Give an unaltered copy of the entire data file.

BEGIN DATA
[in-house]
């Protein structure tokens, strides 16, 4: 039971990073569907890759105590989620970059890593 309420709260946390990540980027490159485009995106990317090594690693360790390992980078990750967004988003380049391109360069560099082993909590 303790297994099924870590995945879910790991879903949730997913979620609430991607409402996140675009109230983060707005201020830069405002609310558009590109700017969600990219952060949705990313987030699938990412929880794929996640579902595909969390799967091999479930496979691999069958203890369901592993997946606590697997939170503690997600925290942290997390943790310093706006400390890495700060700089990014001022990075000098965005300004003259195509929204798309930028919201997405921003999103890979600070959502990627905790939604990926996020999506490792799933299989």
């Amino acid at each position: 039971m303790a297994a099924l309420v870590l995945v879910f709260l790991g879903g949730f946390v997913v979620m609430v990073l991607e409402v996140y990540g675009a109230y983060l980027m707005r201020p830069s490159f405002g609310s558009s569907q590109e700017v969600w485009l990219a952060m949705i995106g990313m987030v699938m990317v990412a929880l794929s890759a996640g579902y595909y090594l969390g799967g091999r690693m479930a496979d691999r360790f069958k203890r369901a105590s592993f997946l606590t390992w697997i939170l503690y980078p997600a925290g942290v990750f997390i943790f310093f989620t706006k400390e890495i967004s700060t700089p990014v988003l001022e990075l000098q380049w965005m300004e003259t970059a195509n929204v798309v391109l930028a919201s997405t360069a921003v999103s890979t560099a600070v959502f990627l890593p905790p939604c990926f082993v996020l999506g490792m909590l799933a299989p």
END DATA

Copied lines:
[in-house]
């Protein structure tokens, strides 16, 4: 039971990073569907890759105590989620970059890593 309420709260946390990540980027490159485009995106990317090594690693360790390992980078990750967004988003380049391109360069560099082993909590 303790297994099924870590995945879910790991879903949730997913979620609430991607409402996140675009109230983060707005201020830069405002609310558009590109700017969600990219952060949705990313987030699938990412929880794929996640579902595909969390799967091999479930496979691999069958203890369901592993997946606590697997939170503690997600925290942290997390943790310093706006400390890495700060700089990014001022990075000098965005300004003259195509929204798309930028919201997405921003999103890979600070959502990627905790939604990926996020999506490792799933299989």
């Amino acid at each position: 039971m303790a297994a099924l309420v870590l995945v879910f709260l790991g879903g949730f946390v997913v979620m609430v990073l991607e409402v996140y990540g675009a109230y983060l980027m707005r201020p830069s490159f405002g609310s558009s569907q590109e700017v969600w485009l990219a952060m949705i995106g990313m987030v699938m990317v990412a929880l794929s890759a996640g579902y595909y090594l969390g799967g091999r690693m479930a496979d691999r360790f069958k203890r369901a105590s592993f997946l606590t390992w697997i939170l503690y980078p997600a925290g942290v990750f997390i943790f310093f989620t706006k400390e890495i967004s700060t700089p990014v988003l001022e990075l000098q380049w965005m300004e003259t970059a195509n929204v798309v391109l930028a919201s997405t360069a921003v999103s890979t560099a600070v959502f990627l890593p905790p939604c990926f082993v996020l999506g490792m909590l799933a299989p």